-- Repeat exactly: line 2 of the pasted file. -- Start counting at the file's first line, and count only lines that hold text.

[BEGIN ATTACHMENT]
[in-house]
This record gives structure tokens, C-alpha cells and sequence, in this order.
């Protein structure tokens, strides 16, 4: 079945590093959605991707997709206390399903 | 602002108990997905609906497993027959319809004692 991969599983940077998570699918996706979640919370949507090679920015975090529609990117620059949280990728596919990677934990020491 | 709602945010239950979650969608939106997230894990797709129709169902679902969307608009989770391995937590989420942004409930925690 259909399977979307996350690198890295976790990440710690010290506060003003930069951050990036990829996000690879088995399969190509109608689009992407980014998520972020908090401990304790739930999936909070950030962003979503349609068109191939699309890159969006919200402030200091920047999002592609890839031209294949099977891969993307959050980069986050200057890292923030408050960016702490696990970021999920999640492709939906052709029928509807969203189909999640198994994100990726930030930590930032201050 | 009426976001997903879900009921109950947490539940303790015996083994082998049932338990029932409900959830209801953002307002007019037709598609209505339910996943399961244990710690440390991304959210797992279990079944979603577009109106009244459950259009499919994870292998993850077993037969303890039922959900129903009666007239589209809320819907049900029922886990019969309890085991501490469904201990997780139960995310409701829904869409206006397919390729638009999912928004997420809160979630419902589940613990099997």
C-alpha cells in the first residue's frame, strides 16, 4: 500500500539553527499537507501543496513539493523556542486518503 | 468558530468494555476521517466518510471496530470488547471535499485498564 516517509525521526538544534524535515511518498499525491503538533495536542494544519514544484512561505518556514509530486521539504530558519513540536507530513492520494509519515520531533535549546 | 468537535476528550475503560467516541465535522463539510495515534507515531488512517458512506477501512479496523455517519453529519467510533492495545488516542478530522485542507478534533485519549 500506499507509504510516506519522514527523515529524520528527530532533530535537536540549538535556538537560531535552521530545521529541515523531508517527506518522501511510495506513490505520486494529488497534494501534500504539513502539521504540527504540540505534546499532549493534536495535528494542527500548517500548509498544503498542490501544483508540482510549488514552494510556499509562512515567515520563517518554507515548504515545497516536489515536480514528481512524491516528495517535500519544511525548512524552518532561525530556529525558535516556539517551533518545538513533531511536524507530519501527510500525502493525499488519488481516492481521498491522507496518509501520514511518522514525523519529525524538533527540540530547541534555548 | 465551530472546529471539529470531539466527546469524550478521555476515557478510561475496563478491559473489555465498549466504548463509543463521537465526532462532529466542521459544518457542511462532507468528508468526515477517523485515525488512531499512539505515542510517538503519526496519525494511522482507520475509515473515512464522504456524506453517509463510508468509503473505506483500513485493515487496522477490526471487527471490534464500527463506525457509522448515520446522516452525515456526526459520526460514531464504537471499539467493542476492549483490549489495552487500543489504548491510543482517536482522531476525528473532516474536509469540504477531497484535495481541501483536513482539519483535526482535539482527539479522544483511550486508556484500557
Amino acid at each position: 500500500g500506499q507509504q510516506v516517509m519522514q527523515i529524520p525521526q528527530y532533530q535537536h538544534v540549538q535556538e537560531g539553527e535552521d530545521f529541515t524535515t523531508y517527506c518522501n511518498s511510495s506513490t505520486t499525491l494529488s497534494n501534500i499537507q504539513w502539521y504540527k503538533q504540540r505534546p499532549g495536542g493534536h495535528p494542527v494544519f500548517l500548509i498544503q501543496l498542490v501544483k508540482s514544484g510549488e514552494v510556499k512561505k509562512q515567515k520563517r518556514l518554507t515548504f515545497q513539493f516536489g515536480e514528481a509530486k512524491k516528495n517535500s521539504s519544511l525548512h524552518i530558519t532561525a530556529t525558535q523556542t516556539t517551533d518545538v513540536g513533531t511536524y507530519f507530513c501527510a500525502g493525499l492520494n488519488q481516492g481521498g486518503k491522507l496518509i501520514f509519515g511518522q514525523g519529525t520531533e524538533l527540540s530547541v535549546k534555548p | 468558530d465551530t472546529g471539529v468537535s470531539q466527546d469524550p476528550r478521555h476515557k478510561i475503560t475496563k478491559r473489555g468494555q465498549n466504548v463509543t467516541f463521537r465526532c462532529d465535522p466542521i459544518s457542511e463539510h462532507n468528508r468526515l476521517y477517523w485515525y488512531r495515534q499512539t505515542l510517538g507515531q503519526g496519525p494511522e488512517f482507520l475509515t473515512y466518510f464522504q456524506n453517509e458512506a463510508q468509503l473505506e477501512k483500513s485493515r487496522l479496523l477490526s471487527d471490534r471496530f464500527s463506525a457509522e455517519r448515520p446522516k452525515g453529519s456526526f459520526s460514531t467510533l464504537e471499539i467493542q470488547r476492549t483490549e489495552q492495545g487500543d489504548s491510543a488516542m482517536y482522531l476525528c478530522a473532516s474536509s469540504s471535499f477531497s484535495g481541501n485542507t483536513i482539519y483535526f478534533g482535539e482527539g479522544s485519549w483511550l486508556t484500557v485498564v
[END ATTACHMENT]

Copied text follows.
This record gives structure tokens, C-alpha cells and sequence, in this order.